Nor would we seek growth at any sacrifice of high quality or purpose. We do not expect large numbers and great popular applause. Unitarians are pioneers, and too independent and discriminating to stir the feverish pulse of the multitude. We seek the heights, and it is our concern to reach them and hold them for the few that struggle up. Loaves and fishes we have not to offer, nor can we promise wealth and health as an attractive by-product of righteousness.
There is no better service that anyone can render than to implant higher ideals in the breast of another. In the matter of religious education as sought through the ordinary Sunday-school, no one who has had any practical experience has ever found it easy, or kept free from doubt as to its being sufficiently efficacious to make it worth while. But the problem is to recognize the difficulty, face all doubts, and stand by. Perfect teachers are impossible, satisfactory ones are not always to be had. If they are not dissatisfied with themselves, they are almost always unfit. But as between doing the best you can and doing nothing at all, it would seem that self-respect and a sense of deep responsibility would leave no recourse. There is no place for a shirker or a quitter in a real Unitarian church.
HAVE WE DONE OUR WORK?
Now and then some indifferent Unitarian expresses doubt as to the future value of our particular church. There are those who say, “Why should we keep it up? Have we not done our work?” We have seen our original protests largely effective, and rejoice that more liberal and generous, and, we believe, more just and true, religious convictions prevail; but have we been constructive and strengthening? And until we have made our own churches fully free and fruitful in spiritual life are we absolved from the call to service?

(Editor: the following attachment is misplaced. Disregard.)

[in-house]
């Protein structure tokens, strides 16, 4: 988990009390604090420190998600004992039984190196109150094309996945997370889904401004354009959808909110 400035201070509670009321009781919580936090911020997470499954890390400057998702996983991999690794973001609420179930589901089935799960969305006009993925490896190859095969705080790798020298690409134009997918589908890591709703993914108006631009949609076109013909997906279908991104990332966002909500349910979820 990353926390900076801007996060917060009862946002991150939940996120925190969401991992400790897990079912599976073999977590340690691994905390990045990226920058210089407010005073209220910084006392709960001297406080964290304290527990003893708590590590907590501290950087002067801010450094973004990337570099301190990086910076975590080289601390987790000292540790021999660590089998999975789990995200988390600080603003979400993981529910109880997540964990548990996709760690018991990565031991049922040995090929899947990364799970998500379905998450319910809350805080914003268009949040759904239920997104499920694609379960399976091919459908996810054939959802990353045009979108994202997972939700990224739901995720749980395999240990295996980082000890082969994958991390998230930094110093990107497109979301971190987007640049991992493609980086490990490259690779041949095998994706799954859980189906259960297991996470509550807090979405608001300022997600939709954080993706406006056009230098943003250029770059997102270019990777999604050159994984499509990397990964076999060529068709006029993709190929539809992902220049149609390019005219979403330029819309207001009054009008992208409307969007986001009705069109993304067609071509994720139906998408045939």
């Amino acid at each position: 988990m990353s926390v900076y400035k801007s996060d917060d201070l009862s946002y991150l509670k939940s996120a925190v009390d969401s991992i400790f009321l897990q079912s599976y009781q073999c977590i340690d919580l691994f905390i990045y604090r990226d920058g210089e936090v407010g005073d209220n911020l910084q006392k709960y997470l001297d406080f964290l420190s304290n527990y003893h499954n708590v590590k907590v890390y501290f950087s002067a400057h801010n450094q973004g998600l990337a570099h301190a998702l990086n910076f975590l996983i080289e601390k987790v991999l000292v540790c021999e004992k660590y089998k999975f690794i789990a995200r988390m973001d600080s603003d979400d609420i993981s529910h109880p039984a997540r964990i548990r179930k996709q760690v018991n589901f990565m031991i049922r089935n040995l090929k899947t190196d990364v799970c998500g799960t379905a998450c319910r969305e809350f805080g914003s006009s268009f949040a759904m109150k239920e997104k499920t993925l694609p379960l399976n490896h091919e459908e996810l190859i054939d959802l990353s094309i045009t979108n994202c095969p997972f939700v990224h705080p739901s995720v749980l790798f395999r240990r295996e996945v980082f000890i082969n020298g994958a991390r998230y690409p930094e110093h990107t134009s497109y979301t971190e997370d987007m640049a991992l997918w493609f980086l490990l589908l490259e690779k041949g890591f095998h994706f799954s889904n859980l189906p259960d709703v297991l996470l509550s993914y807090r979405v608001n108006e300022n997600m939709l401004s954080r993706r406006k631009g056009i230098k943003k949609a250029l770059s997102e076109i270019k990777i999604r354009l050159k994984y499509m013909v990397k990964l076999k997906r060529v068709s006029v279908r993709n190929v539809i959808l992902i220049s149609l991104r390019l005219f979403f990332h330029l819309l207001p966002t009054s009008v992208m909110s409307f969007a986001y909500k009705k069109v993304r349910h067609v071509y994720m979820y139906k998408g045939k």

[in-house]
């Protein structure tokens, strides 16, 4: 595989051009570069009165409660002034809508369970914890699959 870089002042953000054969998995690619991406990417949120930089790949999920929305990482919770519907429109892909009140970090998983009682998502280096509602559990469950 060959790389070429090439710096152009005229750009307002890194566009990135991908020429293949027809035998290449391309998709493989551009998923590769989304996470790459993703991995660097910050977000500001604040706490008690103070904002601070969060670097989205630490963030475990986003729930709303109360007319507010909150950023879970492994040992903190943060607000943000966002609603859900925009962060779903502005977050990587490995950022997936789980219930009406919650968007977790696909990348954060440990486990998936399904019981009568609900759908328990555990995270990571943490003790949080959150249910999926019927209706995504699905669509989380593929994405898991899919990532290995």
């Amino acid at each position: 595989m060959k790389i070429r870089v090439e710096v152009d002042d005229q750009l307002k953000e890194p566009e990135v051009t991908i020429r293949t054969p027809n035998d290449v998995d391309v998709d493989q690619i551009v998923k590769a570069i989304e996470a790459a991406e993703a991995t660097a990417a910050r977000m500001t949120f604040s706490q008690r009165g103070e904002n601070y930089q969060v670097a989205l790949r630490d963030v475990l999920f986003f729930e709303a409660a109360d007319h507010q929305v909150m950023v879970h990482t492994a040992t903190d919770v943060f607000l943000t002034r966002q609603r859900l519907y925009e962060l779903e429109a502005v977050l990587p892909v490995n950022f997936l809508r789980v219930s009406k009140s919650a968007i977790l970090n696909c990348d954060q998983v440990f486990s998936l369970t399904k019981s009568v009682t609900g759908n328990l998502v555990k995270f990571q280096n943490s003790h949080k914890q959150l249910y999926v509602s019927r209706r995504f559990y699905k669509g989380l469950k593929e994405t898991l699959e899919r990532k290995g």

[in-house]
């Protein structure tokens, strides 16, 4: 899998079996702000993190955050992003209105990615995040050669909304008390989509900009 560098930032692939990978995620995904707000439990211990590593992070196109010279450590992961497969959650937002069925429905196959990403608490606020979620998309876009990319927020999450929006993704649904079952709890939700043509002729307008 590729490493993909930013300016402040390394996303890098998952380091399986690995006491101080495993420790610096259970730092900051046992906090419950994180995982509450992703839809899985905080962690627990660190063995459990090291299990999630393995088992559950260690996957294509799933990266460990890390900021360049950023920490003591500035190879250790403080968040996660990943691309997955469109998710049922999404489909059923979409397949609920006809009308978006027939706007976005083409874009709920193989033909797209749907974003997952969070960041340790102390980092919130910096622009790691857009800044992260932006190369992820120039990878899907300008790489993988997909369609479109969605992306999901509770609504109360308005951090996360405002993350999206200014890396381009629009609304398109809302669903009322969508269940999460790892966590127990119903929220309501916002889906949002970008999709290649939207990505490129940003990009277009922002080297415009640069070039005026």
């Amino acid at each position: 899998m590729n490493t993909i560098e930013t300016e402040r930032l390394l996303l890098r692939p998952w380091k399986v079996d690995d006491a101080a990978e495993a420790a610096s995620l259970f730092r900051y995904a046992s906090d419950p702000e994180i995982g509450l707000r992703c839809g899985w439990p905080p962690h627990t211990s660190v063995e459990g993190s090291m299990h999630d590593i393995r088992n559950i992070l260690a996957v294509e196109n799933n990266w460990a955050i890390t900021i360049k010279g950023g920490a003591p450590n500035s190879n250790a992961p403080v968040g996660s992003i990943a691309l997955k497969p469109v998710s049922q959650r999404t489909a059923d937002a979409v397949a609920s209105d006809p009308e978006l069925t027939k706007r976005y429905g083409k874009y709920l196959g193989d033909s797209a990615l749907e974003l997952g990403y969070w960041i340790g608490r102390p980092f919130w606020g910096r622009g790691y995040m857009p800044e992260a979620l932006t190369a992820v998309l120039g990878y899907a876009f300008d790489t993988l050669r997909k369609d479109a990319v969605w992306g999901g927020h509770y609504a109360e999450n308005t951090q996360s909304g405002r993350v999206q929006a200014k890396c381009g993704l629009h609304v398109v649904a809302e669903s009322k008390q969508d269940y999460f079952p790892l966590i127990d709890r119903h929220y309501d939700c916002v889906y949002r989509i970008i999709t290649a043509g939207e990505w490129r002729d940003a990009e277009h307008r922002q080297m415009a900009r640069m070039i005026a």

Have we earned our discharge from the army of life? Shall we be deserters or slackers! We ask no man to fight with us if his loyalty to any other corps is stronger, but to fight somewhere—to do his part for God and his fellow-men wherever he can do the most effective service.
We are not Unitarians first. We are not even Christians first. We are human first, seeking the best in humanity, in our appointed place in a civilization that finds its greatest inspiration in the leadership of Jesus of Nazareth, we are next Christians, and we are finally Unitarians because for us their point of view embodies most truly the spirit that animated his teachings and his life.
And so we appeal to those who really, not nominally, are of our household of faith to feel that it is best worth while to stand by the nearest church and to support it generously, that it may do its part in soul service and world welfare, and also to encourage it and give it more abundant life through attendance and participation in its activities.